Astronauts to make emergency landing after booster rocket fails

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Soyuz crew reportedly alive after emergency landing

With Thursday's failed launch, just three people remain on the station, an American astronaut, Serena Auñón-Chancellor, the German Commander Alexander Gerst, and Russian Sergey Prokopyev.

The two crewmembers of the Russian MS-10 Soyuz capsule landed roughly 12 miles east of Dzhezkazgan, Kazakhstan, and were met by a search and recovery team, NASA said.

The astronauts were to dock at the International Space Station six hours after the launch, but the Soyuz booster suffered an unspecified failure and shut down minutes after the launch.

Even if the Soyuz spacecraft is cleared for launch before December, Hadfield said, it could end up carrying astronauts from Thursday's launch rather than the next scheduled crew.

Rescue crews then raced to the scene to retrieve them with reports of paratroopers parachuting to their landing spot. We await further word from the search and rescue team.

The crew returned to Earth in "ballistic descent mode", which is a sharper angle of landing compared to normal and during which they would have experienced high G forces.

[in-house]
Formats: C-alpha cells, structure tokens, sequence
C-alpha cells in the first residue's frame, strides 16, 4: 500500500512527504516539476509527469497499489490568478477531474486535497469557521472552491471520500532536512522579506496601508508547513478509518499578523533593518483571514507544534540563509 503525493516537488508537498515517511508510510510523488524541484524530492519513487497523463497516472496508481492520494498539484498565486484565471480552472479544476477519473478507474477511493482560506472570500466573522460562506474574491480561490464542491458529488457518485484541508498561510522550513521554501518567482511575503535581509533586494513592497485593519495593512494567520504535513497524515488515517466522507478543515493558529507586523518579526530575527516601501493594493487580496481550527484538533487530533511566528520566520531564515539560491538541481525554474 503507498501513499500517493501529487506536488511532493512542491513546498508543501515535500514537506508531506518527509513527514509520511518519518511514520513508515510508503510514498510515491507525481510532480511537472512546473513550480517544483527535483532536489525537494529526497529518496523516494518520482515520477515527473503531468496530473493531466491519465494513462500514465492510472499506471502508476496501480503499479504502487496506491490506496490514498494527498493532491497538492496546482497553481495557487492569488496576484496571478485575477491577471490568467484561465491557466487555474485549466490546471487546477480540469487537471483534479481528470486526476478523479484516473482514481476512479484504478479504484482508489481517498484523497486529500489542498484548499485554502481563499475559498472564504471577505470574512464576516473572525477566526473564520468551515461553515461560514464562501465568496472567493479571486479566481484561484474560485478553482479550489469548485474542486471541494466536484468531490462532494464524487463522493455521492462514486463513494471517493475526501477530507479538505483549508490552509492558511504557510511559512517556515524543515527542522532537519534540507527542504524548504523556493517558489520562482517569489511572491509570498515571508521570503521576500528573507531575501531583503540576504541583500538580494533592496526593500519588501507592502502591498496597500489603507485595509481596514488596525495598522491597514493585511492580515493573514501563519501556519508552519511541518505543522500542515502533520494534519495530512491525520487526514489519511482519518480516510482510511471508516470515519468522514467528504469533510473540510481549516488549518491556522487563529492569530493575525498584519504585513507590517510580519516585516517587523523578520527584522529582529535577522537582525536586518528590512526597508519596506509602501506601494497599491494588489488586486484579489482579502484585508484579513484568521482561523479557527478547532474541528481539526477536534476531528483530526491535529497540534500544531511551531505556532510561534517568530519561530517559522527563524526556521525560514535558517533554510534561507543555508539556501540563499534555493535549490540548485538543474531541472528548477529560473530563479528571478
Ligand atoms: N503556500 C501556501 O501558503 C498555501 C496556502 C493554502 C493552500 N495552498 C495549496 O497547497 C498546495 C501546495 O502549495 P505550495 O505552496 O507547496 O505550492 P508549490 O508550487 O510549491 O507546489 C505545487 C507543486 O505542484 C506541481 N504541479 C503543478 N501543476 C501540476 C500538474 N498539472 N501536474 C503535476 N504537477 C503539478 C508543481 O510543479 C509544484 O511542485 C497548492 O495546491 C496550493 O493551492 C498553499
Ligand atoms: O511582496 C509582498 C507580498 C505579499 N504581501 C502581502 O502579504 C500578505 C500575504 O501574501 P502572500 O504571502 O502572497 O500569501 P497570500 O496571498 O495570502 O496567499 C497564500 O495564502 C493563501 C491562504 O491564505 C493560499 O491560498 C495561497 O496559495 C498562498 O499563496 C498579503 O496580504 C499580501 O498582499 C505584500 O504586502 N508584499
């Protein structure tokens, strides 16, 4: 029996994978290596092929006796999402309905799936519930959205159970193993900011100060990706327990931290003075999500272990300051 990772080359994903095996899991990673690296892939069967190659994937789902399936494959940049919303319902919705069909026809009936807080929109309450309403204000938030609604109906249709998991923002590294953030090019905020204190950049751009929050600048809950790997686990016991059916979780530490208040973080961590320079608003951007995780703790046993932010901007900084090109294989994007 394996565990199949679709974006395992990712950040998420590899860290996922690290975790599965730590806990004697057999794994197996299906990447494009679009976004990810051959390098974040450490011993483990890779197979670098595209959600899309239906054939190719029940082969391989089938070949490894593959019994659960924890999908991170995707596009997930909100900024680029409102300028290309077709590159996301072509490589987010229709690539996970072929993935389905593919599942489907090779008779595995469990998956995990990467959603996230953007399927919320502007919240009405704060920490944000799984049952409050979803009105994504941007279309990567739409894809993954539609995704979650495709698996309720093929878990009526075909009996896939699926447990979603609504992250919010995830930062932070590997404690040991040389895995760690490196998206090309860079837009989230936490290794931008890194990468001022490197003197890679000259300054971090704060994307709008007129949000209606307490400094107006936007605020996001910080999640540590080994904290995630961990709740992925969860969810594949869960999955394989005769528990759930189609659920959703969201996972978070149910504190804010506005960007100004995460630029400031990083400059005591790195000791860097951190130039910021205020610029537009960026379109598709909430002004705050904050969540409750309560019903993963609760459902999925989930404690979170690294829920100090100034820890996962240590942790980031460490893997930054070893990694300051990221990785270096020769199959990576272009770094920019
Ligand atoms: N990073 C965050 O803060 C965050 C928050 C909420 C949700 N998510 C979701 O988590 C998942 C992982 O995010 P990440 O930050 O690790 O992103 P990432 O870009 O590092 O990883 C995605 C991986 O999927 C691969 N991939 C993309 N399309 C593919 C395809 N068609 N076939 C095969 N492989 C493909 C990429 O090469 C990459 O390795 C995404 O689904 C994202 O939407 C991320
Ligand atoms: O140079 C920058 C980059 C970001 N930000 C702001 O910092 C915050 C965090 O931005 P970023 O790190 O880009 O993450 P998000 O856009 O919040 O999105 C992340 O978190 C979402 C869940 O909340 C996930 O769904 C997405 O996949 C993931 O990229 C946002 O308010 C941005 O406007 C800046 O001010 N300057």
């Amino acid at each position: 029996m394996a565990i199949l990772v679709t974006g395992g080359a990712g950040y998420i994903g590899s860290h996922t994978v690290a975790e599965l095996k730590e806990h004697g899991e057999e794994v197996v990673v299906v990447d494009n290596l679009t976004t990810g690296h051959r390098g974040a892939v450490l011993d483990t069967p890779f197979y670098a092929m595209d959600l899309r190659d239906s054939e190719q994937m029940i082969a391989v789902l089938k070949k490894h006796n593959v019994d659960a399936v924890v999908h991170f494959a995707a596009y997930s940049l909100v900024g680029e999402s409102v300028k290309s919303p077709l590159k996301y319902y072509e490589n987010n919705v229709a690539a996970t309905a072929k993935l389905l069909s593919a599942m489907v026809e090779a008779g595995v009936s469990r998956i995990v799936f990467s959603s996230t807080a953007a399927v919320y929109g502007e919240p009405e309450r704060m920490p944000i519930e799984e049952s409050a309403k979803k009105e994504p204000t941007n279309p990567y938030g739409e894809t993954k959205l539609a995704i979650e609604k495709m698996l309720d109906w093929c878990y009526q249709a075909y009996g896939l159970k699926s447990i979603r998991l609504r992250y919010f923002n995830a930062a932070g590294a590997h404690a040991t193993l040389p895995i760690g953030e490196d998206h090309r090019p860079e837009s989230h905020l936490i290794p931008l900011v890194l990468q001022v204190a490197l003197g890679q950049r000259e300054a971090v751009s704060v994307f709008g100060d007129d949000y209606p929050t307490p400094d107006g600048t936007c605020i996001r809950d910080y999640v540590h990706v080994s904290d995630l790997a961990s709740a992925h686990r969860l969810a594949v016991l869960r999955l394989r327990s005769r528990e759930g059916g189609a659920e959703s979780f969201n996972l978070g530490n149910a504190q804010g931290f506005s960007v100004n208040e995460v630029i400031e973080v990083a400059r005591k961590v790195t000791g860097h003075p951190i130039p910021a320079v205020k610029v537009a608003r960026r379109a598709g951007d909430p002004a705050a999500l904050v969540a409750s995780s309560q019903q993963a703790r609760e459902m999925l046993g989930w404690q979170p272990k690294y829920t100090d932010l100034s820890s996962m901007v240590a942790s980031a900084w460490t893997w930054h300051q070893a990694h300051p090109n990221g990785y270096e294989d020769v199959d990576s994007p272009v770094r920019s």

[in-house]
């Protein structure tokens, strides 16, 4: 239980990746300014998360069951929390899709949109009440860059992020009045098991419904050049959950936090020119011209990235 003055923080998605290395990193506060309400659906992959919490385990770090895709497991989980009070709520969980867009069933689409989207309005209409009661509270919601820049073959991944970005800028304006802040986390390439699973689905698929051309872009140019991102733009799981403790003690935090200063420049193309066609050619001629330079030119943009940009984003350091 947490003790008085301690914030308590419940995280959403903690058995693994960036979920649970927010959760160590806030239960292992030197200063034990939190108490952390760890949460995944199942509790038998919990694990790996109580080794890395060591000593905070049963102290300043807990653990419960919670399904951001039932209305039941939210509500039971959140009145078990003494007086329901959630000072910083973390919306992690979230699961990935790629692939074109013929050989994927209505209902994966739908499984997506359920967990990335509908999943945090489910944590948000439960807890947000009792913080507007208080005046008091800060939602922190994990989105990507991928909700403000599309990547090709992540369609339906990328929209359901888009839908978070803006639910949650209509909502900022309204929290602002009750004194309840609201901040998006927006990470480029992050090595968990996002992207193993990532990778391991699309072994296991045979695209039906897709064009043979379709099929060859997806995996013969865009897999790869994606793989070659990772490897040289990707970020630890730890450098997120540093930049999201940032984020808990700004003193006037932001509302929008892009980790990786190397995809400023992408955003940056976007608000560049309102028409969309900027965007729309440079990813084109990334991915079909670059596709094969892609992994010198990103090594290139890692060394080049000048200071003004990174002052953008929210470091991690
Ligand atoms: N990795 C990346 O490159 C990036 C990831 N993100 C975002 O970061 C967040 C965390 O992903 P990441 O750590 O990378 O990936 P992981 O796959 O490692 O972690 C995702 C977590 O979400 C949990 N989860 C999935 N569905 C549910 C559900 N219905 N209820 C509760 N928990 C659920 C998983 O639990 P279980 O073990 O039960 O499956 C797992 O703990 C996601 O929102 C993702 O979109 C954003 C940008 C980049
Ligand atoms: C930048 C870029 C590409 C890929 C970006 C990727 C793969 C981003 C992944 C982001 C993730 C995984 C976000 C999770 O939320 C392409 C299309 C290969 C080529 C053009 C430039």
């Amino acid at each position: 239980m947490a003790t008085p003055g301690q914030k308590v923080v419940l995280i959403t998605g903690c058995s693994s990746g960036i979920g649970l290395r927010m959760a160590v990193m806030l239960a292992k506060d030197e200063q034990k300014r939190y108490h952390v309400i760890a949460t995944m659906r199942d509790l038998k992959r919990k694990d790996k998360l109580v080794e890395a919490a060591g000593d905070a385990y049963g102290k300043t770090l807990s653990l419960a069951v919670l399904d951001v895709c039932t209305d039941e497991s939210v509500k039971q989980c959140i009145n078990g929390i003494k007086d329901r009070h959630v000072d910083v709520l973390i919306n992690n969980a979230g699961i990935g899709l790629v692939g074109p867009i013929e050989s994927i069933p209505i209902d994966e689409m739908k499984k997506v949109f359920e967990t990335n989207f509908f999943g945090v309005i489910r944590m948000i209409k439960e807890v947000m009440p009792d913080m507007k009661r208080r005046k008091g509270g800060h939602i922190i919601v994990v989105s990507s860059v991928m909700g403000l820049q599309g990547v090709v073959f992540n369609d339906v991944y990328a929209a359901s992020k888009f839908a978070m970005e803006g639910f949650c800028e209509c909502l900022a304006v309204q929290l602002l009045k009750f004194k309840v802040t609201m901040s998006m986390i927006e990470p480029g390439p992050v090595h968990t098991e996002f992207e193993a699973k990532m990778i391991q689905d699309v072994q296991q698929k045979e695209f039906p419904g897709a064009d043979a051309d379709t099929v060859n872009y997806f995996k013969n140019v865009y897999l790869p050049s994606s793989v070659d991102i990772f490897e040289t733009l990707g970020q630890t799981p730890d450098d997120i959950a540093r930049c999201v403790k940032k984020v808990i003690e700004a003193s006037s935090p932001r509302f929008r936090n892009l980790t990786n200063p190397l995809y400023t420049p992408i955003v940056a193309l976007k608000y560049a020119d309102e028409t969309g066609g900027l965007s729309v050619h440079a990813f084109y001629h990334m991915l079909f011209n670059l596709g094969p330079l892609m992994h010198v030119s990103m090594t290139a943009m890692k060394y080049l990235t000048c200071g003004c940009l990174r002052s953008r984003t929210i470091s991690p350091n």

Rescue crews are now heading towards the emergency landing site in the barren Kazakh steppe to provide support for the crew.

NASA released a statement after a Russian booster rocket on a mission to the International Space Station failed after launch. "But everything seems to be fine with the crew, we had good comms with them and they are OK".

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NASA has confirmed that Roscosmos has already created a commission to investigate the cause of the anomaly, although it doesn't expect its counterpart to hold a press conference today.

Two astronauts have landed safely in Kazakhstan after being forced to abort their mission to the International Space Station today.

The failure is a setback for the Russian space programme and the latest in a string of mishaps.

The three astronauts now on board the space station have been informed of the failed launch and their schedule for the day is being reshuffled, since they'll no longer be able to greet the incoming duo.

Kremlin spokesman Dmitry Peskov said he expected Russian President Vladimir Putin would be briefed on the incident.

The mission was supposed to be Hague's first trip into space, and Ovchinin's second six-month stay at the station.

If Soyuz launches are suspended for an extended period, one of the potential options would be to let the current crew return as planned and leave the station temporarily uncrewed.

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